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#IMLD: Best books about bilingualism for parents

You can not open a book without learning something.

– Confucius

If you are looking for resources to help on your journey to bilingualism with your children it may sometimes feel overwhelming. A simple search will turn up dozens, if not hundreds of books, some obviously aimed at parents, other at academics. To help you wade through the choices, here are my top 5 bilingualism books for parents:

1. Always at number one, A Parents’ and Teachers’ Guide to Bilingualism. This is a fantastic book, both practical and full of great theory, all in a Q&A format which makes it easy to use. No need to read it from cover-to-cover, just dip in as you have a question and read a couple of pages. This is also the best “sharing” book; the short sections mean that you can copy a couple of pages and pass them on to a teacher, family member, pediatrician… anyone who is giving you poor advice or questioning your choice for bilingualism. Really, a must-have for any bilingual family.

2. An Introduction to Bilingual Development is actually a basic textbook on bilingual language acquisition. But it is well-written and short, and gives a great overview of “bilingualism from birth”. Good resource for parents raising bilingual babies who want to know more about the technical details.

3. Bilingual Siblings is a book that does what it says it will, and more. It’s the first book that really delves into the role that sibling language choice plays in successful bilingualism, and into other issues such as place in family, twins, adoption, to name a few. This is not the first thing you should read about raising bilingual children, but it a good book to deepen your knowledge and explore more complex situations and issues.

4. Growing up with Three Languages is another book that is for more advanced knowledge about multilingualism. You need to go into this book knowing the basics already, and what this book will give you is a well-rounded view of how three (or more) languages are different than two – parents often believe that kids can handle any number of languages and be as easily fluent in three or more, and this is simply not true. Three or more languages is possible, with an understanding that you need to be realistic about expectations and that careful planning is important.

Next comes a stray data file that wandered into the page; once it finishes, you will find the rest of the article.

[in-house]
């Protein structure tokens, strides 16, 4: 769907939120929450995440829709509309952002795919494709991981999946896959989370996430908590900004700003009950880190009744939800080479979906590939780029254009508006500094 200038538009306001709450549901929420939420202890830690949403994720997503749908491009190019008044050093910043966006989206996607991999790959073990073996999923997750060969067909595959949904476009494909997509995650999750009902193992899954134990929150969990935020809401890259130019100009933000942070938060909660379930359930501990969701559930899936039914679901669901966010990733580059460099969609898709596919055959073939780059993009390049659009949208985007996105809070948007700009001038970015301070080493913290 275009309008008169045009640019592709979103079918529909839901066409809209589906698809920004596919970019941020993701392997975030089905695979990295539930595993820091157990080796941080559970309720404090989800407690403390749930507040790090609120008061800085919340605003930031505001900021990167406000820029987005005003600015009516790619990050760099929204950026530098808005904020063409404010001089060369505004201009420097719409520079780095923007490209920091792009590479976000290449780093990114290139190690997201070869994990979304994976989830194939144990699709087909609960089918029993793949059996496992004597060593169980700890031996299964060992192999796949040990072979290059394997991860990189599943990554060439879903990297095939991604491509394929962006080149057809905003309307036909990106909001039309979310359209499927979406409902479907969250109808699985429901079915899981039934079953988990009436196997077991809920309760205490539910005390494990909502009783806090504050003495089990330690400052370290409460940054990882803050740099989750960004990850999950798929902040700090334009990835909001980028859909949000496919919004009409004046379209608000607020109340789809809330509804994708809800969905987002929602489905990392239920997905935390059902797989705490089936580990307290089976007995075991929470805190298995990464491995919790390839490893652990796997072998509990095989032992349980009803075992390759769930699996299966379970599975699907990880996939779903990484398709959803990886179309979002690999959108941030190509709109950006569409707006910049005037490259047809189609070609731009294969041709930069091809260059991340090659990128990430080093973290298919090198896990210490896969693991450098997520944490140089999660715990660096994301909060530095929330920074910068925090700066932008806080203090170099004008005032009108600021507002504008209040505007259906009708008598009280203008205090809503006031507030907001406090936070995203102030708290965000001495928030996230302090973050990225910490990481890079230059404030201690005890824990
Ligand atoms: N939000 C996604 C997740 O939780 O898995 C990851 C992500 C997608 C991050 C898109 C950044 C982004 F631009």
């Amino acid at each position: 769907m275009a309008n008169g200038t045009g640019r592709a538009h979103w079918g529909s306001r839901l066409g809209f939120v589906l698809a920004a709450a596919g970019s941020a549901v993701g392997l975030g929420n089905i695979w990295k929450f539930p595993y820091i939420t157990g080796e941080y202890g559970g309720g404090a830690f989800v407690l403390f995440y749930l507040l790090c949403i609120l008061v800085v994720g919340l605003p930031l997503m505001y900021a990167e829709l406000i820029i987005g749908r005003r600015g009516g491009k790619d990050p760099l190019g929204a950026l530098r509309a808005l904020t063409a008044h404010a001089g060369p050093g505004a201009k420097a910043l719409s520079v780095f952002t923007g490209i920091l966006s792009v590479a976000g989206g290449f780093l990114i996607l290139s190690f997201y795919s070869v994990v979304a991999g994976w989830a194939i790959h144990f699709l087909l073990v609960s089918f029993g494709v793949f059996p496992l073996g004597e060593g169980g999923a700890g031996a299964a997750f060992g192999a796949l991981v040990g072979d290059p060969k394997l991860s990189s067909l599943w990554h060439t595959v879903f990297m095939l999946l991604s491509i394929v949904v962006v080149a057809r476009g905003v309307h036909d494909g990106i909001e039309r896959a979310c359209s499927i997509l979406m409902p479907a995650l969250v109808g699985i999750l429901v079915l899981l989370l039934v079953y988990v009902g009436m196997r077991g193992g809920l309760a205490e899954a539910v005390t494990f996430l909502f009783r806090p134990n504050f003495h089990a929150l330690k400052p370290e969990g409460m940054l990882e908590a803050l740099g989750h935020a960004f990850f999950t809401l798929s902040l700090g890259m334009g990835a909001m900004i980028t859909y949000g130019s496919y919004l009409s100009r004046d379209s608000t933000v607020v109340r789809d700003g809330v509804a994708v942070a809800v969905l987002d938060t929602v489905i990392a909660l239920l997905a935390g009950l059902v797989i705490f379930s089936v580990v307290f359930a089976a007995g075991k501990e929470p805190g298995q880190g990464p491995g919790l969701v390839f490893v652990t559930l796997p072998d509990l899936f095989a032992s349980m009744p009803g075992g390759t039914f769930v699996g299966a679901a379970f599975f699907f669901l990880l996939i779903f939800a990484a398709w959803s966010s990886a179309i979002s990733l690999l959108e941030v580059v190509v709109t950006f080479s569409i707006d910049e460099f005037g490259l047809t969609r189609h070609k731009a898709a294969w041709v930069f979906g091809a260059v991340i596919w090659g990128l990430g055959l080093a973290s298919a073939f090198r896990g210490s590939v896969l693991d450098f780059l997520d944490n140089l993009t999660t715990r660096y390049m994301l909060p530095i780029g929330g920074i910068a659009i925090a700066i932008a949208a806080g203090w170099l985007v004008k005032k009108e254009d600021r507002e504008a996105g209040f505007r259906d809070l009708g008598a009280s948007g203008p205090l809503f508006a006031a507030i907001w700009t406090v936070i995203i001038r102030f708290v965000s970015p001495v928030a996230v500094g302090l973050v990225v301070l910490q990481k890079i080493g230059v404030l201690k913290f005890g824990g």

5. Language Strategies for Trilingual Families is a book I like for its format. It clearly divides families into different situations, so you can see yourself reflected, for example, in “Monolingual Parents living abroad” or “One or both parents are trilingual”. This often helps families envision what a successful plan would look like for their family, when they don’t see their complex situations reflected in some of the books that focus more on “bilingualism” than multiple languages.

6 thoughts on “#IMLD: Best books about bilingualism for parents

  1. This looks like a great selection of books. I remember reading ‘A Parents’ and Teachers’ Guide to Bilingualism’ when my wife was pregnant with our now 21 month old son. It’s full of so many useful tips and really opened my eyes to a whole range of different aspects of bilingualism.

    1. I am always amazed at how much information is packed into this one, fairly small, book. And yet it’s completely not overwhelming, because it is structured so well.

  2. Reblogged this on Multilingual Families in Barcelona: A Researcher's Fieldnotes and commented:
    Work is well underway on my family language questionnaire and it’s all stations go here to get it finished and launched as soon as possible – hopefully within the next week or so! Until that’s ready, Eowyn Crisfield has kindly agreed for me to share this recent post from her blog entitled “On Raising Bilingual Children” (https://onraisingbilingualchildren.com/blog/). There is some great literature available on bi-/multilingualism. Have any of you read any other books that you would recommend? Feel free to comment below!

  3. Are there any resources aimed at this particularly unusual situation — an internationally adopted child (age 5) who needs to learn the language of his adopted family but is also soon transported to another culture where another language is spoken.

    1. HI Judy, I”ve actually tried to find research before about this topic – there is very little out there, and each child and situation is so unique. There is some information about adopted children in Baker’s “A Parents’ and Teachers” Guide to Bilingualism” but it is not specific to your situation, What we do know is that it is best, if at all possible (given the age of the child) to continue to support the first language while he is in the process of learning the family language. Although it can be hard to provide, it supports their cognitive and language development to continue to use their strong language while learning the new language.

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